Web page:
Item description for Cross-Shattered Christ: Meditations on the Seven Last Words by Stanley M. Hauerwas...
Overview A Theologically rich, meditative reading of Christ's final words from the cross, drawing readers to devotion in Lent and throught the chruch year.
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Studio: Brazos Press
Est. Packaging Dimensions: Length: 7.3" Width: 5.26" Height: 0.59" Weight: 0.47 lbs.
Release Date Jan 1, 2005
Publisher Baker Publishing Group
ISBN 1587431319 ISBN13 9781587431319
Availability 0 units.
More About Stanley M. Hauerwas
Stanley Hauerwas is the Gilbert T. Rowe Professor of Theological Ethics at Duke University. He is the author of numerous books, the most recent being In Good Company: The Church as Polis. He is also co-editor, with Alasdair MacIntyre, of a book series entitled "Revisions: Changing Perspectives in Moral Philosophy."
Stanley M. Hauerwas currently resides in the state of North Carolina. Stanley M. Hauerwas was born in 1940.
Reviews - What do customers think about Cross-Shattered Christ: Meditations on the Seven Last Words?
Moving and Poetic Jun 1, 2007
Stanley Hauerwas writes with poetic passion that is moving and causes one to reflect deeply on the cross and God. This book is about the seven last sentences of Jesus from the cross. Hauerwas reflects on their meaning in a very deep, yet simple way. This is a short read, but not a shallow read. It is deeply devotional.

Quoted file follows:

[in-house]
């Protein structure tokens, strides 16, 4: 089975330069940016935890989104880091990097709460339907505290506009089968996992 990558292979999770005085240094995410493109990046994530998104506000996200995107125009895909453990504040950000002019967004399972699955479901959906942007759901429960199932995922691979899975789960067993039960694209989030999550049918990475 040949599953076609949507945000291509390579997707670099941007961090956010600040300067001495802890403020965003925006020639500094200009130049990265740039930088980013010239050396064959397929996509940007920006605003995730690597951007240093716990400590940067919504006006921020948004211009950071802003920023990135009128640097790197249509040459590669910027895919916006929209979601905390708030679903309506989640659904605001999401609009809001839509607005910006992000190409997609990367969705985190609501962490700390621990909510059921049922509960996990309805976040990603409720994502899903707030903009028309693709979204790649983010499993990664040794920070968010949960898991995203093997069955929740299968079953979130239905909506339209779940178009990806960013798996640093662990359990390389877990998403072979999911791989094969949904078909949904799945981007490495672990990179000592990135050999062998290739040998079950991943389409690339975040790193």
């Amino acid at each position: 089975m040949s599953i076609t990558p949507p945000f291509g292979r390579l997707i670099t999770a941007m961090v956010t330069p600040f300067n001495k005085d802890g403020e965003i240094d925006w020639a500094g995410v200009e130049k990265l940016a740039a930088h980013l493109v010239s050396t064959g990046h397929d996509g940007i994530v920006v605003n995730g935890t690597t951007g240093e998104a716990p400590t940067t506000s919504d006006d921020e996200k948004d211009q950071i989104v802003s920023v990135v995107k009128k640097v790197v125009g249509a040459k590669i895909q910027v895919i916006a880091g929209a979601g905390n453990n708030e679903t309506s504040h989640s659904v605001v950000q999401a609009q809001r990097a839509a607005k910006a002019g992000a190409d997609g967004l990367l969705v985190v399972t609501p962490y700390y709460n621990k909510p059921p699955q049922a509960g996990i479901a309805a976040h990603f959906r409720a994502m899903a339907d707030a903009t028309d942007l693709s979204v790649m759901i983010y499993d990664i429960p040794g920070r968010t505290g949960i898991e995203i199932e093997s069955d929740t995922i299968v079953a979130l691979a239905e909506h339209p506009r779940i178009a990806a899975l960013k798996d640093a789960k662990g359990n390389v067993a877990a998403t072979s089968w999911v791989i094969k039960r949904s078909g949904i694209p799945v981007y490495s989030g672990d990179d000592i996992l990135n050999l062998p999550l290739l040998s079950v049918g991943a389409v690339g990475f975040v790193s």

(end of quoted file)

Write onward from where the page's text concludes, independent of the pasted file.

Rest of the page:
tiny gem Jan 17, 2007
Here is a little book by one of our best theologians that makes for ideal reading at Lent. You could read it with great profit for personal meditations or in a church class. After a brief introduction, Hauerwas devotes one chapter each to the seven last words of Christ: (1) "Father, forgive them, for they do not know what they are doing." (2) "Truly I tell you, today you will be with me in Paradise." (3) "Woman, behold thy son!" ... "Behold thy mother!" (4) "My God, my God, why have you forsaken me?" (5) "I thirst." (6) "It is finished." (7) "Father, into your hands I commend my spirit." Each chapter is quite short at 6-8 pages, and is accompanied by wood block printings by Rick Beerhorst.
Hauerwas takes the title for his book from a poem called "Mercy" in Manhandling the Deity by John F. Deane, part of which reads:
Unholy we sang this morning, and prayed as if we were not broken, crooked the Christ-figure hung, splayed on bloodied beams above us; devious God, dweller in shadows, mercy on us; immortal, cross-shattered Christ-- your gentling grace down upon us.
The paschal mystery, says Hauerwas, is not an insoluble puzzle but a reality that we can love and embrace, even while it subverts all we think we know. We do not "possess" this truth in a self-serving manner, contrary to the ways we often think and act, but ought to beg God to be transformed by the truth of Good Friday. Repenting of our many presumptions, as we approach the foot of the cross we realize that our lives "can never return to normal."